It is an irony that much of the land with the greatest vinous potential in France used to produce some of the worst wines in its illustrious wine-making history. The onset of industrialisation in the mid-eighteenth century saw burgeoning demand in rapidly expanding cities whereby volume (not quality) became the over-arching concern. This saw widespread planting of high-yielding inferior grapes, such as Aramon, coupled with dubious state contracts to supply hospitals and the army. Eventually the bulk wine market collapsed in the 1970s inducing the French government to give grants for grubbing up vines and planting cépages améliorateurs, culminating in the creation of Faugères appellation contrôlée in 1982.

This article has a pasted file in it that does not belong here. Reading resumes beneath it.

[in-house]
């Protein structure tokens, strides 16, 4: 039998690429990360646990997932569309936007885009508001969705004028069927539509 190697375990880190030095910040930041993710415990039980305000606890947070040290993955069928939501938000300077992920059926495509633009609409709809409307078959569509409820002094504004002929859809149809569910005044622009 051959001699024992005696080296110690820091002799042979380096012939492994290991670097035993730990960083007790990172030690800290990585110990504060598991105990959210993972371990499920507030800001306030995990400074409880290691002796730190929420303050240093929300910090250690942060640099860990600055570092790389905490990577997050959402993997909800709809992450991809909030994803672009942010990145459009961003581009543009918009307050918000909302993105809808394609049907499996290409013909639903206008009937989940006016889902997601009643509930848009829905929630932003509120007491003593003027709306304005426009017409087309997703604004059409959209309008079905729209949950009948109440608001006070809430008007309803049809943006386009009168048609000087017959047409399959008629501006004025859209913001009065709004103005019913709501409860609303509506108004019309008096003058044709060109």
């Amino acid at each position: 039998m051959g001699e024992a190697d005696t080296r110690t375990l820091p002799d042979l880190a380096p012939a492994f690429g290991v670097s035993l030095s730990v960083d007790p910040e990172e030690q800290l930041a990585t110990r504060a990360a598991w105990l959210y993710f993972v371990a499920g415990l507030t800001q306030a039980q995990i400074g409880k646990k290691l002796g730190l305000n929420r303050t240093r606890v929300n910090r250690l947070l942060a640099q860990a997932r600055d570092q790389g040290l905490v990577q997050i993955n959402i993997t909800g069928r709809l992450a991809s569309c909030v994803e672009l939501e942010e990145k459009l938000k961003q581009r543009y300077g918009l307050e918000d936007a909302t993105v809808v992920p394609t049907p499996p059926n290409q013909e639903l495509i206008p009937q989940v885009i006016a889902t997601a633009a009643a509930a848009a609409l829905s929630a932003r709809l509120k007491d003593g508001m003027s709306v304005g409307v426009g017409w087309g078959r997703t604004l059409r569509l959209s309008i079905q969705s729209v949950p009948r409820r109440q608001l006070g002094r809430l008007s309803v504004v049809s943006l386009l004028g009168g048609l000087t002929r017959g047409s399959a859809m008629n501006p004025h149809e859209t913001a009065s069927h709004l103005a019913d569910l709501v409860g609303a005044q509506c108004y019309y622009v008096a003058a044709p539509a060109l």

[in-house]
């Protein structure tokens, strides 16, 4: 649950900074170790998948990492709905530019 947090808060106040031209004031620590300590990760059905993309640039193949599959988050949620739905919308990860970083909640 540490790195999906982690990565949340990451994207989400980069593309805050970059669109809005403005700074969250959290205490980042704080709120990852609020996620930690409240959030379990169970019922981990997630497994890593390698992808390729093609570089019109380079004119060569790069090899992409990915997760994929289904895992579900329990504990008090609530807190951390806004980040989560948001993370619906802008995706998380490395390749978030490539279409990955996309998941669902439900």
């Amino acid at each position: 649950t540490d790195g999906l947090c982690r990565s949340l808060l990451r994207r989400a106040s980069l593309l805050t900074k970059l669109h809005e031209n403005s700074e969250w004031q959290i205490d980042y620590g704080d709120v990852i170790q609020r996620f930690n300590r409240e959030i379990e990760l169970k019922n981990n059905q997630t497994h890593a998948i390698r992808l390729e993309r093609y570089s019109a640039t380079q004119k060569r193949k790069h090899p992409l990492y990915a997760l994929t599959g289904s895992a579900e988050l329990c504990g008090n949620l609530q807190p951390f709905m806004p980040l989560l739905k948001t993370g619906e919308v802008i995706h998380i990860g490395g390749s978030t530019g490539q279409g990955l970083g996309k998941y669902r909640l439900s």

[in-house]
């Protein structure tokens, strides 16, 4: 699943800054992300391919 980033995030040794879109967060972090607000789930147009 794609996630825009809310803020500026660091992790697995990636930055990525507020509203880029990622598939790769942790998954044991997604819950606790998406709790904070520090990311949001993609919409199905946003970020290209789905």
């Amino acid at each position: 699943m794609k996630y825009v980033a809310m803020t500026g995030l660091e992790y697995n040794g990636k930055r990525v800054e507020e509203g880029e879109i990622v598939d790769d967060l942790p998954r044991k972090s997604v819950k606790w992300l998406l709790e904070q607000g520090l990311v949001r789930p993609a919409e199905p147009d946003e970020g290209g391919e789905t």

With a Mediterranean climate providing a long, sunny ripening season, an elevated topography of rolling hills and a unique terroir of friable schist, Faugères boasts some of France's best viticultural real estate. This was not lost on savvy former stockbroker Julien Seydoux when he bought Château des Estanilles in 2009 and converted its 35 hectares of vines to organic status. Julien is meticulous in his vineyard and cellar management and his wines have been extremely well-received both critically and commercially. His principal bottling of white (in volume terms) is made from a blend of 45% Marsanne, 35% Roussanne and 20% Vermentino. It has appealing white peach and apricot scents and flavours and an elegant dry finish. A red stablemate is made from 45% Syrah, 5% Mourvèdre, 35% Grenache Noir and 15% of Carignan. It has a bright red fruit bouquet and a wonderful complex core of dark berries and cherries with peppery undertones and supple tannins. Julien also produces a single vineyard red wine called 'Clos du Fou' made from 100% Syrah that is matured in oak barrels for 18 months before bottling. It has diverse wild herb and dark fruit aromas and a rich, complex palate of garrigue berries supported by rugged tannins. It will cellar well for a decade.